1. |E1_test|=140 % |Eradial|max design

2. |E2_test|=175 % |Eradial|max design

3. |E3_test|=230 % |Eradial|max design

The temperature that the insulation could experience in service (as a maximum average) was selected as 90°C. To reduce test time and accelerate the ageing process, frequency of the applied voltage was increased from 50 Hz to 5 kHz. The following relationship was assumed between life at power frequency f, i.e. Lf, and the life Lh, at the test frequency, fh:

For the RIP specimens being tested, given a service frequency 50 Hz and test frequency 5000 Hz, time to failure was estimated at 100 times the test time. Aged samples that had not failed were then tested at lightning voltages (1.2/50 ms) to determine if there was any decrease in performance following ageing.

In terms of test methodology, the RIP specimens had been manufactured from the same material used in standard production but machined in a shape to have a central uniform stress area. RIP thickness in this uniform stress area was the average thickness between two conductive layers in the bushing’s condenser core. Several finite element analyses were carried out to fine tune both electrode and sample profiles (see Fig. 11).

Fig. 11: AC test electrical finite element analysis to define sample and electrode shape.

The external surfaces of the uniform stress area were metallized with graphite paint to allow good electrical contact with the HV and ground electrodes with minimum risk of surface discharges. To avoid any other partial discharge activity inside the oven, the HV electrodes were rounded on the air side facing the test specimens (see Figs. 12 & 13).

Fig. 12: 3D CAD view of sample.
Fig. 13: Manufactured sample.

Before performing these tests, the RIP samples were pre-conditioned in an oven under vacuum for 48 hours and then placed inside PET cells and filled with de-gassed silicon oil to prevent external flashover in the surrounding medium.

Fig. 14: Test set up for sample envelopment.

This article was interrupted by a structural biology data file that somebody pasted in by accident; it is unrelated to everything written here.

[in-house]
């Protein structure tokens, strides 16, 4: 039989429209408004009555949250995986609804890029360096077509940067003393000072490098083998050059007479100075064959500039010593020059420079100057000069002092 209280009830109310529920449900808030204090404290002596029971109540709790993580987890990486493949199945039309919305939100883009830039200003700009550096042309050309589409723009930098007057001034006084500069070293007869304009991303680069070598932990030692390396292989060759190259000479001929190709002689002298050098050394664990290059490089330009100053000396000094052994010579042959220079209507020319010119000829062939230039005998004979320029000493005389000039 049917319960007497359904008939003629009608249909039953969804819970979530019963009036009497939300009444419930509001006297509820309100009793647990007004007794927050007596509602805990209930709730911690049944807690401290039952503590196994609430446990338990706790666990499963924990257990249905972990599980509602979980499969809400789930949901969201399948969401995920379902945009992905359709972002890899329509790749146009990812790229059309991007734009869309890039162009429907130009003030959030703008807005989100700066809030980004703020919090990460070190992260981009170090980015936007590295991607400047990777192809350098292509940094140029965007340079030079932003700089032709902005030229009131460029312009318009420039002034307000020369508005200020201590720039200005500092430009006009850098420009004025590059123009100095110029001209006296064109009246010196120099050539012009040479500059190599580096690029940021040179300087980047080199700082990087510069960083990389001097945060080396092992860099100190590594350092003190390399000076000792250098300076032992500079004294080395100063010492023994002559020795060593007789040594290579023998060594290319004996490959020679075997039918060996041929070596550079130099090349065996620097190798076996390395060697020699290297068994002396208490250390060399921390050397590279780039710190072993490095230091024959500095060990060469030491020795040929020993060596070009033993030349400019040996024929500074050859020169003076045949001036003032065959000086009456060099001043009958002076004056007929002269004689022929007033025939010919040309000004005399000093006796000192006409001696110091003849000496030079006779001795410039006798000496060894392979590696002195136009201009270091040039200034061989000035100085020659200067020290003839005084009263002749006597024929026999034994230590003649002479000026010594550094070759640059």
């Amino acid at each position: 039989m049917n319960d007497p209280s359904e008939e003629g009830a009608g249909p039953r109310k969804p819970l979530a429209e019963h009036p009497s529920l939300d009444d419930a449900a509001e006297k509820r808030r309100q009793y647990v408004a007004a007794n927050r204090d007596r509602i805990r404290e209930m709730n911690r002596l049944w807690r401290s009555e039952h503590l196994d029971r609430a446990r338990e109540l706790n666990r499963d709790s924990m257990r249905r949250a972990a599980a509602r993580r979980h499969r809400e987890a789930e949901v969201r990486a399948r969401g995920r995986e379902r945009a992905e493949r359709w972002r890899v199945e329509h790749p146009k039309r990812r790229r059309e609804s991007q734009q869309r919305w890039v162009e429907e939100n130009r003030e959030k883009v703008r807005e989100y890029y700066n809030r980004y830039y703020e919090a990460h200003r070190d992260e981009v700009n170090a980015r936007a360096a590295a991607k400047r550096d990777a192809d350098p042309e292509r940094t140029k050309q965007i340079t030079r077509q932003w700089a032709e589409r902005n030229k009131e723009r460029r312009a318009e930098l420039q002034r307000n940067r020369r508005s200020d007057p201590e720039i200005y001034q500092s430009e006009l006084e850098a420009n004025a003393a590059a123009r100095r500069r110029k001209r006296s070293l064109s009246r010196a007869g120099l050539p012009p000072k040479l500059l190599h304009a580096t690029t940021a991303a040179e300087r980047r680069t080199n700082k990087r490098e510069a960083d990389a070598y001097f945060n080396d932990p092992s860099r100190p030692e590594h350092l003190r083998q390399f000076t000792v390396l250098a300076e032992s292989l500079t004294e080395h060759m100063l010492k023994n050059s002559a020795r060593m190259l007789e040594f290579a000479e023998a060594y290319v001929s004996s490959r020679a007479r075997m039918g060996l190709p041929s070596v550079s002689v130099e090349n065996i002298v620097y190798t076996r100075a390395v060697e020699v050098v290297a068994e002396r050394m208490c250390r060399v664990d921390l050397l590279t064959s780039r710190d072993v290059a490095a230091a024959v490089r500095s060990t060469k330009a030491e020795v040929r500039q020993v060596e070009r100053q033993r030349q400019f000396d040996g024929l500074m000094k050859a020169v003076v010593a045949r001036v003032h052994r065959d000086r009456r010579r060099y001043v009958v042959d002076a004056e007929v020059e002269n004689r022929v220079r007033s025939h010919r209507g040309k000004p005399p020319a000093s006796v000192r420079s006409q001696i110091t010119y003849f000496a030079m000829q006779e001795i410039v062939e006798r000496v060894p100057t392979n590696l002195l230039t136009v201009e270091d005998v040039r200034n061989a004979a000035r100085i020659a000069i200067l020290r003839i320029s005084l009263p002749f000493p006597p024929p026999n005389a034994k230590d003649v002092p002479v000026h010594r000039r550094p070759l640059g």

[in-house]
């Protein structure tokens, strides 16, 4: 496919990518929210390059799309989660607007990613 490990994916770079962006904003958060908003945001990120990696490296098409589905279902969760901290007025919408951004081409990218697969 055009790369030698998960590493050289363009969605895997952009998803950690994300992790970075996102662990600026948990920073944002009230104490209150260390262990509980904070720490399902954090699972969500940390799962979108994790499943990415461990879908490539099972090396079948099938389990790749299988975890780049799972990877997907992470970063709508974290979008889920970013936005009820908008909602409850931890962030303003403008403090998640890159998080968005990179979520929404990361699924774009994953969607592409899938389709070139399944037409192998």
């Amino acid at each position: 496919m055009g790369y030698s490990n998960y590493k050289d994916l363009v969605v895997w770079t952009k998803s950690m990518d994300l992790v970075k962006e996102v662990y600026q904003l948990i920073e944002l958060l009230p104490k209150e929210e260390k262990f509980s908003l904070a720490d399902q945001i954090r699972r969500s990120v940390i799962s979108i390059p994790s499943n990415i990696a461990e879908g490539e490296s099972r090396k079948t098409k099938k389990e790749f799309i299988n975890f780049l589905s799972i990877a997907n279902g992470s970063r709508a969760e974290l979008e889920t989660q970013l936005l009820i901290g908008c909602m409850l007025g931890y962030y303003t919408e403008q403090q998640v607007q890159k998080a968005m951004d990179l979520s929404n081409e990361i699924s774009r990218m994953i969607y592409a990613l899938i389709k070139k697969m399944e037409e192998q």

A distribution line was built to supply test voltage for up to 5 specimens in parallel inside the oven through a PET ‘bushing’ with air shields on both sides – inside the oven and outside (see Fig. 15). A set of wires had been put in place to connect the bushing terminals to the specimens’ air side electrodes. Oven temperature was set at 90°C during the entire test while voltage and frequency on the test specimens was constantly monitored. Moreover, a system for measuring partial discharge was used to record, in advance, any signs of insulation ageing. The measuring system was connected to the ground electrodes of the specimens and continuously measured and recorded discharges while, at same time, a circuit board recorded voltage measurements.

Fig. 15: Test set up for PET bushing.

The tests were stopped for all voltage levels at 5000 hours, which corresponded to roughly 57 years of service, according to the above assumptions. No partial discharge activities were measured on specimens without defects.

In regard to the three-voltage levels and samples:

• At |E1_test|=140% |Eradial|max, two out of the 5 samples failed due to metallization process issues at the initial stage of the test and were therefore not considered;

• At |E2_test|=175% |Eradial|max, one out of the 5 failed just after energization due to a material defect;

• At |E3_test|=230% |Eradial|max, one out of the 5 failed due to material ageing after an equivalent of more than 36 years’ service.

Fig. 16: Failed samples.

No failures were observed on samples without defects, even with voltage stress up to 175% of normal service stress over an equivalent service life of 57 years. This was much greater than the average required for bushing life expectancy (i.e. 30 to 40 years) and served to confirm the conservativeness of the design criteria.

Lightning breakdown tests were also performed on aged specimens after the accelerated testing. A series of sets of three waves of equal peak voltages were applied, starting from 110 kVpk and increasing by steps of 5 kVpk. The breakdown voltages (BD) show that there was no significant difference among the specimens aged at different stress values (see Fig. 17).